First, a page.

- Once inside, you also need to inspect the attic, basement, or any other hidden areas of your house to make sure there aren’t any embers.
- You also need to take photos of property damage and do an inventory of items or furniture damaged and contact your insurance company. Just a little extra bonus I’ll include here from a posting on Reddit I found awhile back. It provides information from a previous insurance employee and he provided tips to ensure you get money for everything you legally are entitled to from your insurance company. Click this link to view the information posted on Reddit.
- Keep on inspecting outside and inside your home for a few days to ensure there are no more signs of embers or sparks.
- Consider getting flood insurance as well since forest fires usually change the landscape of your community. Without vegetation, the risk of flash floods increases dramatically.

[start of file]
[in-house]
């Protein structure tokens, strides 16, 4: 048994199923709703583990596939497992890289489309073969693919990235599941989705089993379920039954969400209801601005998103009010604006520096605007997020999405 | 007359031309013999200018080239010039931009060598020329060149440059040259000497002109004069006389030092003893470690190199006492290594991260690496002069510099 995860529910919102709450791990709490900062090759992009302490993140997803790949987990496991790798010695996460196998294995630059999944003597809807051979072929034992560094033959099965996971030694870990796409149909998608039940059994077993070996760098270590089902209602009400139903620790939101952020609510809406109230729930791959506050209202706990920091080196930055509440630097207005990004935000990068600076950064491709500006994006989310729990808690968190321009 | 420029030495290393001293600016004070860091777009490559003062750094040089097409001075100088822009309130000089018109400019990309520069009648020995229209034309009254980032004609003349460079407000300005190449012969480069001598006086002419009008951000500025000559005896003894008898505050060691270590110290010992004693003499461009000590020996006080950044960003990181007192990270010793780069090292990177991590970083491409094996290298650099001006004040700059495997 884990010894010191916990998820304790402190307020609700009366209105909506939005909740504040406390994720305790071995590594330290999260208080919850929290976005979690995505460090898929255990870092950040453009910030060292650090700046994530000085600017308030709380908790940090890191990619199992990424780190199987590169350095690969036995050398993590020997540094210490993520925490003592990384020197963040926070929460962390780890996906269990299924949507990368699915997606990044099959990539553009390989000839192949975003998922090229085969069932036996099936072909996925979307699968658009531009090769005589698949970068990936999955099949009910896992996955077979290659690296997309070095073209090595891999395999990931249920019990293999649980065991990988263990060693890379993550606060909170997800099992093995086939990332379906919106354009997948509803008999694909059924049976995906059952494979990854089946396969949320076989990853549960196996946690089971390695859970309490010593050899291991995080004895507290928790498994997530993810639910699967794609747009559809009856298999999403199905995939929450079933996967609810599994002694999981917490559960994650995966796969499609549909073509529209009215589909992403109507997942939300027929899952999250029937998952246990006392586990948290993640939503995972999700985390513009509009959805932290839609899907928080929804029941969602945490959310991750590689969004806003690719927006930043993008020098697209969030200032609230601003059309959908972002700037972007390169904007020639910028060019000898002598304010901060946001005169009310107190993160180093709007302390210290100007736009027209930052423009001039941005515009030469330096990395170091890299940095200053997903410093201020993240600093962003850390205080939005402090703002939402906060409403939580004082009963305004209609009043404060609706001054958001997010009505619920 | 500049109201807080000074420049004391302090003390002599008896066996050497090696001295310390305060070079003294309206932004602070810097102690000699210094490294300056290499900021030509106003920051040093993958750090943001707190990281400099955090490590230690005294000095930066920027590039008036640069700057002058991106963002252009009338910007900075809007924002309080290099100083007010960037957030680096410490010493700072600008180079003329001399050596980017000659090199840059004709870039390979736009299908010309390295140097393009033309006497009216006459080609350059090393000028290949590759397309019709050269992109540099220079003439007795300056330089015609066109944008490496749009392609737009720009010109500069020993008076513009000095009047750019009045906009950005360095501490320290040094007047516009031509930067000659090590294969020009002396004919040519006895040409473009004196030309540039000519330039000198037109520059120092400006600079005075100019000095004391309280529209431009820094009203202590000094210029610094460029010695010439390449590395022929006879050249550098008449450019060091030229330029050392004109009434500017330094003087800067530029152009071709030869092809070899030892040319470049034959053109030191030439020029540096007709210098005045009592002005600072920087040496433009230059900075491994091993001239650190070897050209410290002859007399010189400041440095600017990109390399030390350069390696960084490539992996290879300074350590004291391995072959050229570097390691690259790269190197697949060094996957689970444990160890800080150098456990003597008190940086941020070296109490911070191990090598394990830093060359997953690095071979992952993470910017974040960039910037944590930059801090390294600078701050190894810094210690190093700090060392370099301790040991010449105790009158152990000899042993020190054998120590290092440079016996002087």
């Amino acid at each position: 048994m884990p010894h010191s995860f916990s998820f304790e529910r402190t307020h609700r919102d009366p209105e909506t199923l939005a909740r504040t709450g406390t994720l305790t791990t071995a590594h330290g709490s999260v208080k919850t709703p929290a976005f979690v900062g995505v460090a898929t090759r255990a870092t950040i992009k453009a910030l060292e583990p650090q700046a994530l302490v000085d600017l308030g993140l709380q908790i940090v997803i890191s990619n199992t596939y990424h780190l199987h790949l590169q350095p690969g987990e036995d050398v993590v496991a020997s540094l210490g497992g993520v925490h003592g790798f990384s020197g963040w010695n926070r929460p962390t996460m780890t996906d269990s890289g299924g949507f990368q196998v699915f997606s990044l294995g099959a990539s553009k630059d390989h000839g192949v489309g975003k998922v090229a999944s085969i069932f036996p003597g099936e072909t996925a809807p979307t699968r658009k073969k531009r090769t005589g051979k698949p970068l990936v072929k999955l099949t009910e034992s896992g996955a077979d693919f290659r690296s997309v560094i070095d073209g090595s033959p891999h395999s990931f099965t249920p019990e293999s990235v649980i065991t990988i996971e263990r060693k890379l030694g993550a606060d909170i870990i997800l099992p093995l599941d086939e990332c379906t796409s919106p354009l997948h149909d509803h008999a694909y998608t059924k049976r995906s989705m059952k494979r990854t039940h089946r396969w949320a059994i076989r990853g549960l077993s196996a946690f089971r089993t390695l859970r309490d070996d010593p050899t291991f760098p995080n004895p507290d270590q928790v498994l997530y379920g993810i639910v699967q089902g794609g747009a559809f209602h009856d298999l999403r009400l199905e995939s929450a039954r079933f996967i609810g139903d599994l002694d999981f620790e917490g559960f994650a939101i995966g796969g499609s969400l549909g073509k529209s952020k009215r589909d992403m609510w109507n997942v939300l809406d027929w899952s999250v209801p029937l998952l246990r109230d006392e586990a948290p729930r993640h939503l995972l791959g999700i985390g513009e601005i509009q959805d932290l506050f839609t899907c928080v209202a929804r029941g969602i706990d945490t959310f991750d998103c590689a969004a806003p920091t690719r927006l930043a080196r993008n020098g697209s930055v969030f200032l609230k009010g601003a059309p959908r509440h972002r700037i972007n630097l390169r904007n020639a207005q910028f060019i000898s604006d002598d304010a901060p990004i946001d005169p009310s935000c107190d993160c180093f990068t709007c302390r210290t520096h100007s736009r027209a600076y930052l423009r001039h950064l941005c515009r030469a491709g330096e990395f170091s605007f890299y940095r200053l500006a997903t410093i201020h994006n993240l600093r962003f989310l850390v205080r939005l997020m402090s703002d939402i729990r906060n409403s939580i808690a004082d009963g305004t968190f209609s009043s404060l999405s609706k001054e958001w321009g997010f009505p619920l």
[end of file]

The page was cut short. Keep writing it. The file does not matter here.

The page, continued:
- Contact local authorities in case you see potential danger.
Wildfires are an issue that is becoming increasingly more common as fires have increased throughout many parts of the world, especially in North America. Though local governments try their best to make sure that wildfires are prevented, mother nature cannot be contained which is why you’ve got to prepare your home and your family if you live in a fire-prone area.
If you have any thoughts or additional tips that could be useful, please post those in the comment section as I learn so much from the community. If you enjoyed the article, please share it on social media.
As always, be safe out there.